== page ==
At the National Mall, Artist Tiffany Shlain Is Rewriting Women into U.S. History
The architecture of Washington, D.C., was self-consciously designed to evoke power, permanence and ancient Greek and Roman ideals of democracy and liberty, as espoused by the Founding Fathers. However, with erosion threatening architectural and human rights landmarks, artist and activist Tiffany Shlain says it is time to imagine a new national monument. Sponsored by the National Women’s History Museum and Women Connect4Good, she has undertaken such a project.
Shlain, a veteran commentator on the modern human condition, is orchestrating a moveable monument on the national mall: a tree ring roughly five feet in diameter, with text burned into the wood showing a timeline of the story of women and power in society.
Her ambitious take on the historical tree rings was inspired by her childhood visits to national parks. This ring begins by noting that goddesses were worshipped in 50,000 BCE. It ends with the outermost ring demarcating the 2022 overturning of Roe v. Wade as “eviscerating federal protection of reproductive rights in the U.S.” (See a full list of the tree ring’s milestones at the end of this article.)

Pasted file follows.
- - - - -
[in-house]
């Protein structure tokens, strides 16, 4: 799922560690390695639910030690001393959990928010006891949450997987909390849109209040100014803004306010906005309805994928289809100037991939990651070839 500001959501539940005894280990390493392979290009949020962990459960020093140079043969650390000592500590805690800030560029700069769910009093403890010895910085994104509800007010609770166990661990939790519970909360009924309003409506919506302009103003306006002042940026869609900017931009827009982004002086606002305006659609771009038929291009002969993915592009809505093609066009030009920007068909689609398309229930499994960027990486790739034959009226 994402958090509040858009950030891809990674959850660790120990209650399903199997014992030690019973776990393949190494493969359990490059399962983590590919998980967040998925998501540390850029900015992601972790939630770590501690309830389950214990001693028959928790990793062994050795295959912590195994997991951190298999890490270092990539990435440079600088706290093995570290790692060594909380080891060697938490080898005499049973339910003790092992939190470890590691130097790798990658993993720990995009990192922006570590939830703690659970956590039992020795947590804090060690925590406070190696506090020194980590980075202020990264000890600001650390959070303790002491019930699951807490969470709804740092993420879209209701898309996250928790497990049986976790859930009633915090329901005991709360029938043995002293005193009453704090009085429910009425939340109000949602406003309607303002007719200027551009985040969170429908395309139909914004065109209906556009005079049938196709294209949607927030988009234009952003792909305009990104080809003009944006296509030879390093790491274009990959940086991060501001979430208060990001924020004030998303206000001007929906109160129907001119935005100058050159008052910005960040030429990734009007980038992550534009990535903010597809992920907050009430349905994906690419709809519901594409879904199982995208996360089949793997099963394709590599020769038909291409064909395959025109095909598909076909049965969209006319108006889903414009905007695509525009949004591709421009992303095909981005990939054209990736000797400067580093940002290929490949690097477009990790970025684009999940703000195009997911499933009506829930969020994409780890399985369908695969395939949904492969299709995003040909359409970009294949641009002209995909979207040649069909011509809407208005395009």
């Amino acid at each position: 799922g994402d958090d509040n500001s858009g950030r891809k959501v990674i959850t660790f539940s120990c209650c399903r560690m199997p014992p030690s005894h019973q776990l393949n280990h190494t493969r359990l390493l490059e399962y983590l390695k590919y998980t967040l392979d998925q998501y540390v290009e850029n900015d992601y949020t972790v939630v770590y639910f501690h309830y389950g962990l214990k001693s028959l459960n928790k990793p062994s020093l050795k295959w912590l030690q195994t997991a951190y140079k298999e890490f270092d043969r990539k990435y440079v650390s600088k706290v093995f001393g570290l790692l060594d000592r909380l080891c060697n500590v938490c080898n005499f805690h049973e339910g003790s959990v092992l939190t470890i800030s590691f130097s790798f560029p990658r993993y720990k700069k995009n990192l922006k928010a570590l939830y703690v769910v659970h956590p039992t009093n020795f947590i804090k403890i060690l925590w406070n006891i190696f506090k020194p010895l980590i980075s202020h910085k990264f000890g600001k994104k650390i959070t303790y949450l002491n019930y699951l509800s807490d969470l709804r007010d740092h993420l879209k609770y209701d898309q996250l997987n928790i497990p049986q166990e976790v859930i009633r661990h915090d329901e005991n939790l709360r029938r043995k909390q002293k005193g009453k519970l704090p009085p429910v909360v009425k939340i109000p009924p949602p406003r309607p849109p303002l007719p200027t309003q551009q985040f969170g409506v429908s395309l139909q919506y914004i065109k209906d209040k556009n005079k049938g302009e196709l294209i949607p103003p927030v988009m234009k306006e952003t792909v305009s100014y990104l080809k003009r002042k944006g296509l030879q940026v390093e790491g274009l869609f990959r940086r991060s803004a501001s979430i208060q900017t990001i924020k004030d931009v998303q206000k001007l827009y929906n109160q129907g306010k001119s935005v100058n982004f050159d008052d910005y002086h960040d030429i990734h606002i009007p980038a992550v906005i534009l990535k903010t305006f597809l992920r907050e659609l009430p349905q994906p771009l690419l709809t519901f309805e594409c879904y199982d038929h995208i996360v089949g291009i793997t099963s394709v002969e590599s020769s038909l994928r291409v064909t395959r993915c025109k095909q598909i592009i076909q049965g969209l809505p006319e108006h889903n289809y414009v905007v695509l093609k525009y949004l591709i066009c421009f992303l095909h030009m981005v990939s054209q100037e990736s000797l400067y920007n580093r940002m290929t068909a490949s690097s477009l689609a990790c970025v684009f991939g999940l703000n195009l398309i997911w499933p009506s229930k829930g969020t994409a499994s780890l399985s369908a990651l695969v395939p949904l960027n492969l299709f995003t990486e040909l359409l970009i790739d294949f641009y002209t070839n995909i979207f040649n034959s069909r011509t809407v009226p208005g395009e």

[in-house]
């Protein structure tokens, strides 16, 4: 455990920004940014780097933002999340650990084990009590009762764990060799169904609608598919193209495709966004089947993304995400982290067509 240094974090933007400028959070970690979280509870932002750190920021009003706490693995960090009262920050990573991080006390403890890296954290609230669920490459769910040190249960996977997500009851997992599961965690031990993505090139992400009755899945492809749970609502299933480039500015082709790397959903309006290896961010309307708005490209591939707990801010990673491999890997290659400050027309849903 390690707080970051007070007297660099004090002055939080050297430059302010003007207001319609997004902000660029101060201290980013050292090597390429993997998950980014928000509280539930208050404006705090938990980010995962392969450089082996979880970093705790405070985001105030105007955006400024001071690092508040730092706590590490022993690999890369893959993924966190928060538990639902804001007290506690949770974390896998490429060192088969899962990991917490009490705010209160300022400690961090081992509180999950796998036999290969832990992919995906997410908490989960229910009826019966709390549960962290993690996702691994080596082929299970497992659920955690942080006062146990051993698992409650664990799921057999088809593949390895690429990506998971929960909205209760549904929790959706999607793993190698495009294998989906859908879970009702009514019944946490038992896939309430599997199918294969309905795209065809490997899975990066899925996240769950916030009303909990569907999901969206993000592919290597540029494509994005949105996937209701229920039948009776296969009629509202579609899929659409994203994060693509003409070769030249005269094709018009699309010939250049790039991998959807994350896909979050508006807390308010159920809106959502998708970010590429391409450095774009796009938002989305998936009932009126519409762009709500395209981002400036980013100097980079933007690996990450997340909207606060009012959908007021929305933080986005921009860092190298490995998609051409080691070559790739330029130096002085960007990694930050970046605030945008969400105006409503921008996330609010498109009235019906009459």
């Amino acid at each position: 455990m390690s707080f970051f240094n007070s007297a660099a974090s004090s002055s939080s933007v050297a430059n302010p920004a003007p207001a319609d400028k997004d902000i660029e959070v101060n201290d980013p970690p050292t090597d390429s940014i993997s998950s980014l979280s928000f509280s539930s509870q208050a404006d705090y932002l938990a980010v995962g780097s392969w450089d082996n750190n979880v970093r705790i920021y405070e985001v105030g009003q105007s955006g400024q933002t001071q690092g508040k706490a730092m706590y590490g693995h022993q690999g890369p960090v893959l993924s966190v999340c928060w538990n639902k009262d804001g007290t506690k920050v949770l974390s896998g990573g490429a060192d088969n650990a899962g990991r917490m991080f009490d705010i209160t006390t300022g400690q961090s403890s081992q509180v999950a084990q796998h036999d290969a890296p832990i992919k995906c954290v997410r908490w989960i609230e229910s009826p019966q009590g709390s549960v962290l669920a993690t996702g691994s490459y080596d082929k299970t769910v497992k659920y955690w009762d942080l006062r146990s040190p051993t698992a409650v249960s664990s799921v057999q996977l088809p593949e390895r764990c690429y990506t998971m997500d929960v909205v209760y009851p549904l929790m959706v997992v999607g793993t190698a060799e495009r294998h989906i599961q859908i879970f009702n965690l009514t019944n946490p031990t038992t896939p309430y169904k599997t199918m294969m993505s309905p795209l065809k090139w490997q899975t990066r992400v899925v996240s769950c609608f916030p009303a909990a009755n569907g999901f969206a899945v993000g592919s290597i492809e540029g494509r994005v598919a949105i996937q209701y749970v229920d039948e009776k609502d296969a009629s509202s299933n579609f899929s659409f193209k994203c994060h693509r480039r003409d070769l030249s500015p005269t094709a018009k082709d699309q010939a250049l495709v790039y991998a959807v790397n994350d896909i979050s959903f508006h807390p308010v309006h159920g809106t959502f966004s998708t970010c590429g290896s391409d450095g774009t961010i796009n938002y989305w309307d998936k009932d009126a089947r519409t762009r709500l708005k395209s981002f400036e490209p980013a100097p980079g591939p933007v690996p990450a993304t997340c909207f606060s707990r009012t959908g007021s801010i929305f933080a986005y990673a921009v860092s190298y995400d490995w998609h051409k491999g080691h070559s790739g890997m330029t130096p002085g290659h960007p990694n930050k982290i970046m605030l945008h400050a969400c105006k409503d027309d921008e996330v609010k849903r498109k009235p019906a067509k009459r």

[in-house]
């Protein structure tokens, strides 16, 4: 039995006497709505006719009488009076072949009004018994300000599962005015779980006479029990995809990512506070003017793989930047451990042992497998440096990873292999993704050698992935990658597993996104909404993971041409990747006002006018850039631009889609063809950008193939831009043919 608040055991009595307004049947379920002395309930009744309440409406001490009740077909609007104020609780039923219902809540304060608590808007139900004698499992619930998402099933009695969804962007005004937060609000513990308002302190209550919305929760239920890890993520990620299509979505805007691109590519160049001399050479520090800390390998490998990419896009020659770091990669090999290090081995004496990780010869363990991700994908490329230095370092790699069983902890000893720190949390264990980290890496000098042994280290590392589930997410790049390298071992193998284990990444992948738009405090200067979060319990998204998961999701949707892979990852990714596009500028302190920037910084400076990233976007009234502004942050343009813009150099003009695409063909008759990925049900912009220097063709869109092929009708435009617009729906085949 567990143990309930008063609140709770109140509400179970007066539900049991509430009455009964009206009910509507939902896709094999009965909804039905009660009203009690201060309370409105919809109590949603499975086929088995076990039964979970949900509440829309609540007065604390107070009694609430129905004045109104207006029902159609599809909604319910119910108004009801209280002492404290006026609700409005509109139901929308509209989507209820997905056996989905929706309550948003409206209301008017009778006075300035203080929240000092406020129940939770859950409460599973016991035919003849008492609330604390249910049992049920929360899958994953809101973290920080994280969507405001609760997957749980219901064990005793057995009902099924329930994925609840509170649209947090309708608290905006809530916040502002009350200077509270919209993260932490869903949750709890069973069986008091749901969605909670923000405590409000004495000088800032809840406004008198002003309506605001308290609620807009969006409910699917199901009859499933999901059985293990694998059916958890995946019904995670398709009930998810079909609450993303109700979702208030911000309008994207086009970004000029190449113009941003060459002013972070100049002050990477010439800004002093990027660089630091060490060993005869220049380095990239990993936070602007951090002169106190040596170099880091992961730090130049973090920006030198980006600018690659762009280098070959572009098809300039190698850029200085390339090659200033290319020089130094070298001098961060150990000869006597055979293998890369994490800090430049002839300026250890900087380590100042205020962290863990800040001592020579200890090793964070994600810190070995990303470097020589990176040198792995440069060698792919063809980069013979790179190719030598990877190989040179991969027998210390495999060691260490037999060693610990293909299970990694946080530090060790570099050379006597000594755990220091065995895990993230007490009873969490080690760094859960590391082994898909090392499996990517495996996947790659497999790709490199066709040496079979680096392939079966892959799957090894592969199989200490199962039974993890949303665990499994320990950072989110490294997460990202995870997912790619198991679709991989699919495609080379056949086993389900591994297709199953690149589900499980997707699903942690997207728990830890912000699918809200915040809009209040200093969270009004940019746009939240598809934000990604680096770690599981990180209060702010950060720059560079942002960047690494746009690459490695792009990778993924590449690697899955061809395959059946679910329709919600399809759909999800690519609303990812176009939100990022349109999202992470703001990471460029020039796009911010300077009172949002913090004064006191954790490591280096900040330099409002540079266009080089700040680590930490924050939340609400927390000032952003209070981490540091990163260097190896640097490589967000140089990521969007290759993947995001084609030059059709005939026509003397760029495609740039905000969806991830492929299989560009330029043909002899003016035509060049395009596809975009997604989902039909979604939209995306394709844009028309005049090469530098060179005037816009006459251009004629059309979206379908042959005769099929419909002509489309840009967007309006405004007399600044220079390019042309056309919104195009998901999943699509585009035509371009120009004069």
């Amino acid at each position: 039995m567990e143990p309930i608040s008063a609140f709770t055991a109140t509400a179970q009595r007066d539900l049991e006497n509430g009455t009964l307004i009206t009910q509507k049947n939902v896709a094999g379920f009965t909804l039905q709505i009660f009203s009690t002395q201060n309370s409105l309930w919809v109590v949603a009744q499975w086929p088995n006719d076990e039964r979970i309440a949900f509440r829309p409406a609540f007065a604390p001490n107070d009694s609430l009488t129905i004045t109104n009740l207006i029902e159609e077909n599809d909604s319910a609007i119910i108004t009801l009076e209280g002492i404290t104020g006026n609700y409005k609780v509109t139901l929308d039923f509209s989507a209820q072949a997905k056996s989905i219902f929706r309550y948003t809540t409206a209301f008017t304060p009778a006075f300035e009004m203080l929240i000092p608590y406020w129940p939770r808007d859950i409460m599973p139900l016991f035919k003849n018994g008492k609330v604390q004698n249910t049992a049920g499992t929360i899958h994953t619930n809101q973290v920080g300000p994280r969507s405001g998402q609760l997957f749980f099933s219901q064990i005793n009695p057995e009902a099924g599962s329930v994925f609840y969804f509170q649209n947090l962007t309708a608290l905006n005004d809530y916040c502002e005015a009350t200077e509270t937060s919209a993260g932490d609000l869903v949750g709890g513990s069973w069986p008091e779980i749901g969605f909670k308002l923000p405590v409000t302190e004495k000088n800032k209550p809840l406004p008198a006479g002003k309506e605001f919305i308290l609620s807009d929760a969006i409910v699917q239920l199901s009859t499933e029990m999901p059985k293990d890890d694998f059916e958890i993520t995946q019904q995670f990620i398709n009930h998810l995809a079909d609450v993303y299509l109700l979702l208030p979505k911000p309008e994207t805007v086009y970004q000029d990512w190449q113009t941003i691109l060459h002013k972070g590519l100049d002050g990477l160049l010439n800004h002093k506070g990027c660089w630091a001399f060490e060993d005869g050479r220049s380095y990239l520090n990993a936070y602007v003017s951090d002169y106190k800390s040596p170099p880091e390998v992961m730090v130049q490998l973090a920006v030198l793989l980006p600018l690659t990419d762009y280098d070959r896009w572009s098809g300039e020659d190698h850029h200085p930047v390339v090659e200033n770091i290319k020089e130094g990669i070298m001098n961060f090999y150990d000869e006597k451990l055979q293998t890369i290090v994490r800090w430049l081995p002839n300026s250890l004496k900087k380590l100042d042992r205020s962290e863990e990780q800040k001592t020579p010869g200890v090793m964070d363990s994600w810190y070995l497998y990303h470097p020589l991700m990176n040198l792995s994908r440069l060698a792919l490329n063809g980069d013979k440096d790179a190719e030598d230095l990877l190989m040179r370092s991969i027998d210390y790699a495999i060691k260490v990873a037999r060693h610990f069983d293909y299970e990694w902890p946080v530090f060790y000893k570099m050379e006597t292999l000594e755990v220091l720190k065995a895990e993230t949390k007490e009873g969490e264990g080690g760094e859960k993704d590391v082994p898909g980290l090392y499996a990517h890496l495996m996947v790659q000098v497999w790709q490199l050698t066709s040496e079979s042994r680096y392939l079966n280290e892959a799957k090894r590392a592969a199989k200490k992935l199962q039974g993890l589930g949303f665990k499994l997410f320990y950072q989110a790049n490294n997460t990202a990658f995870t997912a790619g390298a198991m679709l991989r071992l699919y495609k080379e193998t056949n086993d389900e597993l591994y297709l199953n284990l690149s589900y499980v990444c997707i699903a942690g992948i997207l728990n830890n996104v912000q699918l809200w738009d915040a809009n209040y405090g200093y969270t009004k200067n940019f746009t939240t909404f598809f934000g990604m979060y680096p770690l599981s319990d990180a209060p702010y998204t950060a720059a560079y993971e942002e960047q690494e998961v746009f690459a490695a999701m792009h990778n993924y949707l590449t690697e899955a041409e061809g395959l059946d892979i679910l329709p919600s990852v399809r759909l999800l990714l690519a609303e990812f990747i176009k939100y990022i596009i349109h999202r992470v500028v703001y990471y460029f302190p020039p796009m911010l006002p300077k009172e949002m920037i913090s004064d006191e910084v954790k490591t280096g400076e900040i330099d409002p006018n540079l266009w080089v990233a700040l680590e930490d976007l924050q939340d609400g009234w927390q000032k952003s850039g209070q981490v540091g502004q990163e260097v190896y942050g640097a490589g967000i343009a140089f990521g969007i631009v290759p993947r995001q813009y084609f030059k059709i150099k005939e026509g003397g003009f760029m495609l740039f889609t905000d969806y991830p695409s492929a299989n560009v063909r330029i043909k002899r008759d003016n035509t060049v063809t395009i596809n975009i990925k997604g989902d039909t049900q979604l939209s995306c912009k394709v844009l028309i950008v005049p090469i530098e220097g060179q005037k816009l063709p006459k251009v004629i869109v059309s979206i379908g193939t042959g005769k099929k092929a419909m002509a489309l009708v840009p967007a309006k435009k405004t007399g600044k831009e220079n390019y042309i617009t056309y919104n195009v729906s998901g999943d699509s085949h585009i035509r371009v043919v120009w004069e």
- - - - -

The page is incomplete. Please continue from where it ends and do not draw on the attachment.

Shlain’s feminist history tree ring is named Dendrofemonology, a play on the term dendrochronology—the science of “dating events in former periods by the comparative study of growth rings in trees.” It offers an intentional counternarrative to more typical patriarchal fare—such as narratives that credit colonialist Christopher Columbus for setting sail in 1492, as the Cross-Section of Time landmark does at Muir Woods National Monument, an example of what Shlain calls “mansplained history.”
The feminist history tree ring will be on display from Nov. 1-4, 2023, between the Washington Monument and the imposing Capitol building.